You will Rarely Find Results in Google Search for these Indus Valley Artifacts
IVC is one of the oldest civilizations in the world. Perhaps we can count these archaeological sites among the top 10 oldest sites in the world. The remains of many old things have been found during the excavation of IVC cities. Artifacts from Indus valley civilization such as stamps, seals, figures, human remains and they are spread all over the world in a separate museum. Some of the artworks are very famous such as Indus Valley Pashupati seal, the Priest king, the dancing girl, etc. But still, some important and beautiful artifacts have missed the attention. Here are shown some Indus river valley civilization artifacts which you will rarely get any result on Google search.
The Kernos Ring of Vessels
The kernos ring of vessels is like an ink-pot containing iron oxide liquid used as writing ink, to write on metal objects, like copper tablets or gold pendants. The gold-pendants with sharp nibs might have been used as writing instruments. These copper tablets are quite different from the Mesopotamian tablets as they contain very less message compare to the Mesopotamian clay tablets. This probably belongs to the period of 2500 B.C.
The Zebu Bull
Rhyton (drinking vase) in the shape of a zebu. Pakistan, Southern Baluchistan. Culture of Nal, 3000-2800 BC. Painted ceramic. The pattern of the watery humped bull is an essential element of the ancient Indian scripture Rigvedic and (Pre-)Harappan culture and it moved from the Sindhu Valley starting from 2800 BCE and reaching as far West as Central Anatolia about 1400 BCE. Presently available in Guimet Museum for visit. Dimensions: 12″ (30.5cm) high x 12.25″ (31.1cm) wide.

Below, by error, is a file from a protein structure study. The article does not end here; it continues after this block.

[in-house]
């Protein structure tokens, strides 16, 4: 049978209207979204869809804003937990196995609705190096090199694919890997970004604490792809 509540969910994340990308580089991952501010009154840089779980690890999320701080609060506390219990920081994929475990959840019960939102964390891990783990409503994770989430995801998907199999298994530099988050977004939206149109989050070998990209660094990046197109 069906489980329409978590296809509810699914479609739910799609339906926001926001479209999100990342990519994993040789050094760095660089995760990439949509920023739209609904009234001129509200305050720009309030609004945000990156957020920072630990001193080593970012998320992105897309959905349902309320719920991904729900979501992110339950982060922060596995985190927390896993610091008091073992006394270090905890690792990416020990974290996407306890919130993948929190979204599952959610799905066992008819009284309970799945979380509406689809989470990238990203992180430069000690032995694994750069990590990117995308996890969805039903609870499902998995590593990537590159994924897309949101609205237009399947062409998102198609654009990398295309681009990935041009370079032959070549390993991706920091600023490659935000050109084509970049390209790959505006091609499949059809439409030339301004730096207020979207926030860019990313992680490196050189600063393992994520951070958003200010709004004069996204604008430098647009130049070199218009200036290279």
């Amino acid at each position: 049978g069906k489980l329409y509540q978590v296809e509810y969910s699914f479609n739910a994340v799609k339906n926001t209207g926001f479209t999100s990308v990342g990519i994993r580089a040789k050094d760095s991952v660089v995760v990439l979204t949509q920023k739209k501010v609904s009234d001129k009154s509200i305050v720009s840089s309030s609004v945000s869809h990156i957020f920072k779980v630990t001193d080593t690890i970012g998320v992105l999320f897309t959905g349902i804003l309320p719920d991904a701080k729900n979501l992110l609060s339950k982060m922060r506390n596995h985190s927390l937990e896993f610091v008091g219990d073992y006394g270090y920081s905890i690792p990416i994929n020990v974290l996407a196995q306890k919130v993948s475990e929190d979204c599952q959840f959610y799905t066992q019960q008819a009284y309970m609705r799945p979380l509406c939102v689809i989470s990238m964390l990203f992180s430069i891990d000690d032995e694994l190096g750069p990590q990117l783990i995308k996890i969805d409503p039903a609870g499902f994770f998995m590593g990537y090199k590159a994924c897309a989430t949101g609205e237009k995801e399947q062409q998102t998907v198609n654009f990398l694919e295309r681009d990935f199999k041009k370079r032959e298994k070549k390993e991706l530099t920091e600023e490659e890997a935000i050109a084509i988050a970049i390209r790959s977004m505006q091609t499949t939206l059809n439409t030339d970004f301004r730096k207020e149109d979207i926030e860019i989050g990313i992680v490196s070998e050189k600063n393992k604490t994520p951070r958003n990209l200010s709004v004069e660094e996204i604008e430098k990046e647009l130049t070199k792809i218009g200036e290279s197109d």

The Pipal Tree
A particularly beautiful tree on a terra-cotta tablet discovered at Harappa in 1995. Growing from a low platform, this sinuous tree with short leaves may have been held sacred like the pipal tree.
Indus Valley Children Toys
The ancient Indus Valley civilization is rich with children’s toys, some of which are still common in today’s South Asia.
A movable head of a bovine figurine from Harappa. Some movable figurine heads are pierced through the horns on either side of the head.
A toy cart, both from Harappa.
This Human Skull belongs to the period of 2600-1700 BCE from Harappa and currently placed in Indian Museum, Kolkata for visit.
The Wet Grinder
This grinding is rare in western cuisine but common in Indian cuisine. Wet grinders are used to make pastes from grains and lentils, such as dosa, idli, and those used in cooking Indian cuisine. These grinders generally consist of a few granite stone plates that are rolled against another stone plate with the items to be ground between them.
This wet grinder is currently placed in Mohenjo Daro Museum for visit.
The Yogi Figurine
A stone figurine from Harappa of a person seated in perhaps a Yogic position. Circa 2600-1900 BCE, mature Harappan era.
The Faience Squirrel
These are a feature of the Indus civilization – very tiny (15 mm high), finely modeled and with a distinctive dark green glaze are belongs to age 2300-1750 BC. Included are bears, birds, rams, fish, snakes, hares, monkeys and in particular squirrels.
However, the Indus Valley Civilization is very old and its spread was also very large. Many cities were part of it and this was the place of residence of millions. The circumstances under which this civilization became extinct have also not been fully answered in the manner of science. But the kind of ancient Indus valley artifacts that are obtained on excavation, it is easy to guess that the people living here would have been very rich and they would have had everything to live. I hope you like the objects suggested above.
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